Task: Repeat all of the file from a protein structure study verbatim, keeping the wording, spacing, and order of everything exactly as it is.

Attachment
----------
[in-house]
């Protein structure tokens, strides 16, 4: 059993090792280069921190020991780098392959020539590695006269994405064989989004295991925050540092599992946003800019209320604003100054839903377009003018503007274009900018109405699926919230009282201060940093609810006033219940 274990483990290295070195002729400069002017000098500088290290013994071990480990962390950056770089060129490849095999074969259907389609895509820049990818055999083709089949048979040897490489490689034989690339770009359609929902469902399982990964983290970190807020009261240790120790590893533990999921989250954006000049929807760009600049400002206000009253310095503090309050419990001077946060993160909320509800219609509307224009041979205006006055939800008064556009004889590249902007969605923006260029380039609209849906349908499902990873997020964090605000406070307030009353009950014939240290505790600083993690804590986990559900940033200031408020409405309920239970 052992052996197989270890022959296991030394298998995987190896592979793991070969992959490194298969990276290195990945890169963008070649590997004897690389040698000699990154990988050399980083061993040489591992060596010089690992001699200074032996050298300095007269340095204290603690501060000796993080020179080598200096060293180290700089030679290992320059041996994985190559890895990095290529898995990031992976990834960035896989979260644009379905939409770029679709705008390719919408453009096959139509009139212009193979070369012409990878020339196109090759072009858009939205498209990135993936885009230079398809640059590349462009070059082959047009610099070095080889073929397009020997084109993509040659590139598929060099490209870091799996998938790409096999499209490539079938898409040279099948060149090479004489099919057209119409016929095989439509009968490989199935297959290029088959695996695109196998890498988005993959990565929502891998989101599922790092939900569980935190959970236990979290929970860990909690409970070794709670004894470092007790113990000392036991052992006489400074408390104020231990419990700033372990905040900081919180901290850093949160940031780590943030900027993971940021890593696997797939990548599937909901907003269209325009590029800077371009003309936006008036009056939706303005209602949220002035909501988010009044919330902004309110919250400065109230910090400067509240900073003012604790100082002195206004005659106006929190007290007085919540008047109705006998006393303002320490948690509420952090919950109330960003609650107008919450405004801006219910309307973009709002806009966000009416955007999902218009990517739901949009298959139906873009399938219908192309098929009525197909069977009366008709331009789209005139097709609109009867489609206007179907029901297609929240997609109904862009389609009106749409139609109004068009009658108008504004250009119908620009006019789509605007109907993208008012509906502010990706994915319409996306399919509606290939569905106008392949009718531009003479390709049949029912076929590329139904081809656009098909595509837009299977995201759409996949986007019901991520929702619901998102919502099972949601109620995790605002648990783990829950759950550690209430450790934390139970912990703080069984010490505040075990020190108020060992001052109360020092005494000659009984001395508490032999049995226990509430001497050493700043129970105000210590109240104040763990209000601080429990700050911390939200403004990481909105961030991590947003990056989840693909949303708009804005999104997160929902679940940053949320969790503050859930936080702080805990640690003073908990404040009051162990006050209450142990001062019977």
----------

[in-house]
């Protein structure tokens, strides 16, 4: 059993090792280069921190020991780098392959020539590695006269994405064989989004295991925050540092599992946003800019209320604003100054839903377009003018503007274009900018109405699926919230009282201060940093609810006033219940 274990483990290295070195002729400069002017000098500088290290013994071990480990962390950056770089060129490849095999074969259907389609895509820049990818055999083709089949048979040897490489490689034989690339770009359609929902469902399982990964983290970190807020009261240790120790590893533990999921989250954006000049929807760009600049400002206000009253310095503090309050419990001077946060993160909320509800219609509307224009041979205006006055939800008064556009004889590249902007969605923006260029380039609209849906349908499902990873997020964090605000406070307030009353009950014939240290505790600083993690804590986990559900940033200031408020409405309920239970 052992052996197989270890022959296991030394298998995987190896592979793991070969992959490194298969990276290195990945890169963008070649590997004897690389040698000699990154990988050399980083061993040489591992060596010089690992001699200074032996050298300095007269340095204290603690501060000796993080020179080598200096060293180290700089030679290992320059041996994985190559890895990095290529898995990031992976990834960035896989979260644009379905939409770029679709705008390719919408453009096959139509009139212009193979070369012409990878020339196109090759072009858009939205498209990135993936885009230079398809640059590349462009070059082959047009610099070095080889073929397009020997084109993509040659590139598929060099490209870091799996998938790409096999499209490539079938898409040279099948060149090479004489099919057209119409016929095989439509009968490989199935297959290029088959695996695109196998890498988005993959990565929502891998989101599922790092939900569980935190959970236990979290929970860990909690409970070794709670004894470092007790113990000392036991052992006489400074408390104020231990419990700033372990905040900081919180901290850093949160940031780590943030900027993971940021890593696997797939990548599937909901907003269209325009590029800077371009003309936006008036009056939706303005209602949220002035909501988010009044919330902004309110919250400065109230910090400067509240900073003012604790100082002195206004005659106006929190007290007085919540008047109705006998006393303002320490948690509420952090919950109330960003609650107008919450405004801006219910309307973009709002806009966000009416955007999902218009990517739901949009298959139906873009399938219908192309098929009525197909069977009366008709331009789209005139097709609109009867489609206007179907029901297609929240997609109904862009389609009106749409139609109004068009009658108008504004250009119908620009006019789509605007109907993208008012509906502010990706994915319409996306399919509606290939569905106008392949009718531009003479390709049949029912076929590329139904081809656009098909595509837009299977995201759409996949986007019901991520929702619901998102919502099972949601109620995790605002648990783990829950759950550690209430450790934390139970912990703080069984010490505040075990020190108020060992001052109360020092005494000659009984001395508490032999049995226990509430001497050493700043129970105000210590109240104040763990209000601080429990700050911390939200403004990481909105961030991590947003990056989840693909949303708009804005999104997160929902679940940053949320969790503050859930936080702080805990640690003073908990404040009051162990006050209450142990001062019977």